2018 SCC Vol. 6 July 28, 2018 Part 3

Arbitration and Conciliation Act, 1996 — Ss. 7, 8 and 11(6) — Arbitration clause — Interpretation of: The parties are bound by the clauses enumerated in the policy and the court does not transplant any equity to the same by rewriting a clause. Further, an arbitration clause is required to be strictly construed and if a clause stipulates that under certain circumstances there can be no arbitration, and the circumstances are demonstrably clear then the controversy pertaining to the appointment of arbitrator has to be put to rest. [Oriental Insurance Co. Ltd. v. Narbheram Power and Steel (P) Ltd.,  (2018) 6 SCC 534]

Civil Procedure Code, 1908 — Or. 6 R. 17 proviso (as amended by Act 22 of 2002) — Amendment of plaint after commencement of trial — Relevant Considerations: Appellants in this case filed present suit for setting aside ex parte decree passed against their predecessor-in-interest in Civil Suit No. 195 of 1968. Record of suit in which ex parte decree was passed was not traceable in record room. In such circumstances, there could possibly be some inability in obtaining correct particulars well in time on part of appellants. Further: (i) at the time when application for amendment was preferred, only two official witnesses were examined, and (ii) proposed amendment neither changing the nature of suit nor introducing any fresh groun. On these facts, held, the proposed amendment ought to have been allowed, more so when it could not have caused any prejudice to defendants. [Gurbakhsh Singh v. Buta Singh, (2018) 6 SCC 567]

Civil Procedure Code, 1908 — Or. 7 R. 11(d) — Application for rejection of plaint: The plaint is required to be read as a whole. The defence available to the defendants or the plea taken by them in the written statement or any application filed by them, cannot be the basis to decide the application under Order 7 Rule 11(d). Only the averments in the plaint are germane. [Chhotanben v. Kiritbhai Jalkrushnabhai Thakkar, (2018) 6 SCC 422]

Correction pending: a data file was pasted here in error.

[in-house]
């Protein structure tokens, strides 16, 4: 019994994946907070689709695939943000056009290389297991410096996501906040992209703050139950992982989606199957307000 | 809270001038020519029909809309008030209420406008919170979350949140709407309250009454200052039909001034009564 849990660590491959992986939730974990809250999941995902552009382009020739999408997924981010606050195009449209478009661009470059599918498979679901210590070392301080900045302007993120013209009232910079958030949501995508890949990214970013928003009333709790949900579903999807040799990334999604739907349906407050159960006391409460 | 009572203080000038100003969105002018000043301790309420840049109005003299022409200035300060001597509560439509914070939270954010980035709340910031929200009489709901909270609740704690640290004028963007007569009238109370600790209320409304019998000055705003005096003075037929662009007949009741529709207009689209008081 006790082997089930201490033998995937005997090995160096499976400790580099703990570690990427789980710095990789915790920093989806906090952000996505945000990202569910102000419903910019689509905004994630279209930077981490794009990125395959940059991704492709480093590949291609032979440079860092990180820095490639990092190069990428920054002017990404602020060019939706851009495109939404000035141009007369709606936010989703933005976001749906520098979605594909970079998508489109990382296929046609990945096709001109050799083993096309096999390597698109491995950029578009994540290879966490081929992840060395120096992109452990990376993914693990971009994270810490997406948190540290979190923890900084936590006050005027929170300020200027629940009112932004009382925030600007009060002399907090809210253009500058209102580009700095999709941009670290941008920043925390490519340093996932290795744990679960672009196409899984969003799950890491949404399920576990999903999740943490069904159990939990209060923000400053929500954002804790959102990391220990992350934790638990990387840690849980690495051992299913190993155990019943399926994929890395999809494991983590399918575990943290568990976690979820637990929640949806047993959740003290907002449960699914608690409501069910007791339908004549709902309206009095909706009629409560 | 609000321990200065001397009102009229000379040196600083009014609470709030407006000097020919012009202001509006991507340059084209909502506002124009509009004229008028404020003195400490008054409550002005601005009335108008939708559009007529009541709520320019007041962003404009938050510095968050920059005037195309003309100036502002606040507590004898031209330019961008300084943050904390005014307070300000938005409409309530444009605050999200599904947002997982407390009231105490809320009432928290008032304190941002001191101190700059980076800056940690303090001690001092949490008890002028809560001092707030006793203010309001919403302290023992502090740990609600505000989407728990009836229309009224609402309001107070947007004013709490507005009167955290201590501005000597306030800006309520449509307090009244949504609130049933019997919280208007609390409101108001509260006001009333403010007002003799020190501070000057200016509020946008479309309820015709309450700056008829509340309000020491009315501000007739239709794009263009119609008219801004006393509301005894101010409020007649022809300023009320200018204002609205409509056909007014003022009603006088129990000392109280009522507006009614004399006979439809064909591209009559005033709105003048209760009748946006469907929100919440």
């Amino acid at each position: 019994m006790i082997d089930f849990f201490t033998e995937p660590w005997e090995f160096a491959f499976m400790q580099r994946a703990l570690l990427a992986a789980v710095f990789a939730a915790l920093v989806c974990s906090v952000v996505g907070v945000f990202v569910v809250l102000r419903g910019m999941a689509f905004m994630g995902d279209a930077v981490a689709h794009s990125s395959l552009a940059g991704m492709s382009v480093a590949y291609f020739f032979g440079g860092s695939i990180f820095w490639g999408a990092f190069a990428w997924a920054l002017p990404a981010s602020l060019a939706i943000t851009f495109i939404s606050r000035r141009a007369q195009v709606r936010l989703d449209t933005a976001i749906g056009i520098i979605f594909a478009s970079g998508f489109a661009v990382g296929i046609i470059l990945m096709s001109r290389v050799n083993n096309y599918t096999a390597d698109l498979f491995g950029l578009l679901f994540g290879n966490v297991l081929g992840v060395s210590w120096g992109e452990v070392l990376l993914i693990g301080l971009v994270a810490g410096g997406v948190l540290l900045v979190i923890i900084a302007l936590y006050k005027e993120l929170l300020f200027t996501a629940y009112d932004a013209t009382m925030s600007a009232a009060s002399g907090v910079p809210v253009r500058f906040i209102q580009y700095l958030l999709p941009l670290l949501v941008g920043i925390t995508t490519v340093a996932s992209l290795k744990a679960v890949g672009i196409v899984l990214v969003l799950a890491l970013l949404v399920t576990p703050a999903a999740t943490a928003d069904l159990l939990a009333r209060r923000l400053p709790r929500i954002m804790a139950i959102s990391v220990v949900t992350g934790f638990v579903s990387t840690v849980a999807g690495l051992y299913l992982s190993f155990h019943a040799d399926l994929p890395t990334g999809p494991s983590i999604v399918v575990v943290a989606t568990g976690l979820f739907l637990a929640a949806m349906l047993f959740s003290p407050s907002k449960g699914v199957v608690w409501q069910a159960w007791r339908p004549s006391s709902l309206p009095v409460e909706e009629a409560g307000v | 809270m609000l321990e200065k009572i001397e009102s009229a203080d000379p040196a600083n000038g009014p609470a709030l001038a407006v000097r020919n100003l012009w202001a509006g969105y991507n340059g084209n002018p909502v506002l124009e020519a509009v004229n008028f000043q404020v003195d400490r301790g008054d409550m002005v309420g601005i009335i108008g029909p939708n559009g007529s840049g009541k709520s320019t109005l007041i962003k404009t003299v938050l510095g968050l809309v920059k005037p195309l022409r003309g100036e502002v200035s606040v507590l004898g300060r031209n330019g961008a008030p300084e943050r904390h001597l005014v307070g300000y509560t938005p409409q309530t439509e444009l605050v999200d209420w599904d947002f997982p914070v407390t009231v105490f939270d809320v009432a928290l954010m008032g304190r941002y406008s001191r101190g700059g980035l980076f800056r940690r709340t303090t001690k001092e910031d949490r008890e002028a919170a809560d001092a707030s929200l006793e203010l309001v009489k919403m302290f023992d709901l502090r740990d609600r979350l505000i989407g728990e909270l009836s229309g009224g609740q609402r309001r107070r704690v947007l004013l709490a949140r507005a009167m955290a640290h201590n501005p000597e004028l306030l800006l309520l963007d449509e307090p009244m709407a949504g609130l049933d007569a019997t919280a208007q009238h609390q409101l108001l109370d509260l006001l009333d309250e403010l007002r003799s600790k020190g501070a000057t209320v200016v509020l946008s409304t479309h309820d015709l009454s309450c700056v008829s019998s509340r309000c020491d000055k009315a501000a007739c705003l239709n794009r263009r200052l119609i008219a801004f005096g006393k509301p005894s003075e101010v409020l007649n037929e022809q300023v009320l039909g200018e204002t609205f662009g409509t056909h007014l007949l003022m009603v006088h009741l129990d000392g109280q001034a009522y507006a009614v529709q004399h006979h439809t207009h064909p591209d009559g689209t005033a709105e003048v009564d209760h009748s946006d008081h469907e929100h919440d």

Competition Act, 2002 — Ss. 5, 6, 43-A and 64(3) — Combination — Regn. 9(4) of Regulations framed under S. 64(3) — Compliance with — Nature of transaction: Substance of transactions to be seen in circumstances of the case. Structuring of transactions should not be to avoid mandatory provisions of the Act. Having regard to facts and circumstances, it was held, transaction in question not independent one but part of a single, composite combination, interconnected and interdependent with other transactions. Hence non-notification of the transaction which formed part of combination amounted to violation of S. 6 and would entail penalty under S. 43-A. [CCI v. Thomas Cook (India) Ltd., (2018) 6 SCC 549]

Constitution of India — Arts. 21, 14, 32 and 136 — Misuse of provisions of Scheduled Castes and Scheduled Tribes (Prevention of Atrocities) Act, 1989 in last three decades: Issue of safeguards against arrest and false implications under provisions of Scheduled Castes and Scheduled Tribes (Prevention of Atrocities) Act, 1989, laid down to operate prospectively. It was also directed that balance must be maintained between need to check crimes against SCs and STs and there is need to protect innocent persons from abuse of process. There must be preliminary inquiry prior to FIR. To avoid false implication of innocent under Atrocities Act, preliminary inquiry must be made by Deputy Superintendent of Police (DSP) concerned prior to registration of an FIR to find out whether it comes within Atrocities Act and not frivolous or motivated. It should be time bound inquiry not exceeding seven days. Even if case has been registered after preliminary inquiry, arrest is not mandatory. There must be written permission prior to arrest. Further, in such cases, no arrest without written permission from appointing authority (in case of public servants) and Senior Superintendent of Police of District (in case of non-public servants) should be made and such permission must record reasons. Magistrate must also apply mind to see if such reasons are justified prior to taking further action. These directions are prospective in nature. [Subhash Kashinath Mahajan v. State of Maharashtra, (2018) 6 SCC 454]